Today's CRC News: Hero Jackie Dingfelder, Financial Problems

Evan Manvel

Today's 18-11 CRC vote was for major highway expansions.

But Sen. Jackie Dingflder (D-Portland), whose district she notes is bisected by two major highways, explains her no vote against the CRC mega-highway boondoggle.

Dingfelder was the single Democratic Senator to stand up against the polluting mega-highway.

Her speech notes concern about traffic diversion to I-205 and I-84, Glisan and 82nd, etc. Which means increased danger and air pollution in her neighborhood.

"It's a matter of good long-term planning. There is a talk about a study but there are not specifics."

Dingfelder notes the diversion of SR 520 traffic to I-90 in Seattle, and the problem with funding (that after three years this is simply debt our credit card draining ODOT's funds).

This is courage in the face of extreme pressure - while 10 Republicans were so bold (all but Knopp, Starr, Winters, and Hansell; Bates was absent), no other Senate Democrat showed such courage. Write to Dingfelder to thank her for protecting her community.

Meanwhile, Treasurer Wheeler made a statement in what is perhaps the most ill-timed statement, post-vote. Per Steve Duin in The Oregonian:

"The Legislature is moving at the speed of light, for reasons only they can explain," Ted Wheeler said Monday, shortly after the Senate rushed out the funding package on an 18-11 vote. "There's a financial process to analyze this, and the Legislature bypassed it.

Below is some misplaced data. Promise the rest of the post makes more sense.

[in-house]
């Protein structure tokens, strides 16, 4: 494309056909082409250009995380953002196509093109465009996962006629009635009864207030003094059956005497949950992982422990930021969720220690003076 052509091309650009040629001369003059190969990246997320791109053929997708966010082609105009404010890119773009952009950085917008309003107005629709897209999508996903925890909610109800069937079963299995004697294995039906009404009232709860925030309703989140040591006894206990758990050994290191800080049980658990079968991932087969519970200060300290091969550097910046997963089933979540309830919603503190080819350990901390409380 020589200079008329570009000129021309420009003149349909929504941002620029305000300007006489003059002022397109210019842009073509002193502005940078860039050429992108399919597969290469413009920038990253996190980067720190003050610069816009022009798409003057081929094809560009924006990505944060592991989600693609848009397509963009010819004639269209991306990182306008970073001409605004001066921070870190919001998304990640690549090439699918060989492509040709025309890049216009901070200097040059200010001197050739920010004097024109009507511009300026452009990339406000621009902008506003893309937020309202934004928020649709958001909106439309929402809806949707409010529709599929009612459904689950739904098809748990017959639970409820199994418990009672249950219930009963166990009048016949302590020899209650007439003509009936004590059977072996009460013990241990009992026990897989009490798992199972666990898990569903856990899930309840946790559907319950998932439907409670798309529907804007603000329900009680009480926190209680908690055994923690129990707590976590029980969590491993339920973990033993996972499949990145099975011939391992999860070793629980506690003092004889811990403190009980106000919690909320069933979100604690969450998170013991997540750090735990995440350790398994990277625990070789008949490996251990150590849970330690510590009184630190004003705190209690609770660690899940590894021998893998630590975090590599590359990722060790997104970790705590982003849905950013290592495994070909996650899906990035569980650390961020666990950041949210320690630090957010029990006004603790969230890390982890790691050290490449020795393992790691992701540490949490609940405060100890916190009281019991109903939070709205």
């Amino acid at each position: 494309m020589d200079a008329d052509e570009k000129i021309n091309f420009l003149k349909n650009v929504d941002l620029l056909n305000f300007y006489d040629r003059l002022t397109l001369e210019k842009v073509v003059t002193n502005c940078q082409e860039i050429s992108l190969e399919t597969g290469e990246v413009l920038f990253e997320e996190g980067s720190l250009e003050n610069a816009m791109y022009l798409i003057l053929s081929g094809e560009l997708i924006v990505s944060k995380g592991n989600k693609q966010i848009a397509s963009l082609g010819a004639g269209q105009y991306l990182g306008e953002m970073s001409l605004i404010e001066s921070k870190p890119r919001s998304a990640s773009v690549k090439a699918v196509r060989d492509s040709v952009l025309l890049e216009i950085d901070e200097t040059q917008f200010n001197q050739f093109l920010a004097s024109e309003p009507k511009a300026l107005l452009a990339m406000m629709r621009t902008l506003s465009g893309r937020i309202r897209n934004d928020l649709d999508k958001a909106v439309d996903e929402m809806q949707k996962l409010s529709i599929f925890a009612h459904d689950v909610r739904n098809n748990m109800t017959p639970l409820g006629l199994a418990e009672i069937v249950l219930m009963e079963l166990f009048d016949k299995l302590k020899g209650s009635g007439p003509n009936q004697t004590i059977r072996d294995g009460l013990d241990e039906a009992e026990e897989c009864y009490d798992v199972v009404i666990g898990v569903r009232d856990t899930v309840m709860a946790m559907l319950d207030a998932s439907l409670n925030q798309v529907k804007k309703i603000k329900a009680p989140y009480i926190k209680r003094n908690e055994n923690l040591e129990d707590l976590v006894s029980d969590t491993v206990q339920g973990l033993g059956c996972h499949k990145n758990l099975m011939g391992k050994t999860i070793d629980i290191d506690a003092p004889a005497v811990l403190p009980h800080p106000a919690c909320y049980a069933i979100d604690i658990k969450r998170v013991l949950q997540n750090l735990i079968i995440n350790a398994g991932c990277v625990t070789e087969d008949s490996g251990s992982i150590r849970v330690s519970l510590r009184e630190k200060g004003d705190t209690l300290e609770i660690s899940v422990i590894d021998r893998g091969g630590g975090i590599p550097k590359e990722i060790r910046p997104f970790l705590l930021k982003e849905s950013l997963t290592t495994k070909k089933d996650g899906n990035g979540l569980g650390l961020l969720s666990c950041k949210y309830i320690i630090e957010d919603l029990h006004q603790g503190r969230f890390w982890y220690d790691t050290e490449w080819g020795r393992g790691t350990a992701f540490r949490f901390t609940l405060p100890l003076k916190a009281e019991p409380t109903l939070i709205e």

"We move on a different schedule. The bill doesn't say I'm a rubber stamp. I'm not."

Rubber-stamping is the Legislature's mission in life. In July 2011, Wheeler demolished the CRC's outdated and exaggerated traffic projections and tolling data, leaving a $500 million gash in the project budget.

Neither the House nor the Senate invited the state treasurer to testify whether those problems still exist. Of course, they do.

"The project costs haven't been nailed down," Wheeler said. "There are a lot of question marks, including whether the federal funds will materialize. We're concerned about the governance model if the tolls don't pan out. The Coast Guard hasn't signed off on the height yet, so we don't know what revisions will be necessary.

Hopefully Treasurer Wheeler can create some sanity.

And the Willamette Week noted the toll revenue projections came from a company whose previous efforts have majorly failed:

The consultant CRC officials paid to give them the rosy projections has a history making disastrously wrong tolling projections.

The company—CDM Smith, formerly Wilbur Smith—made fatal errors in its estimates for two Southern California projects, according to Seattle-based Sightline Institute.

In January, Sightline reported that the San Joaquin and the California Foothills/Eastern toll roads have had their bonds moved to junk status, meaning investors don't think they'll make their money back.

Governor Kitzhaber can still veto this mess. Let's hope he returns to his Dr. Jekyll and does just that.

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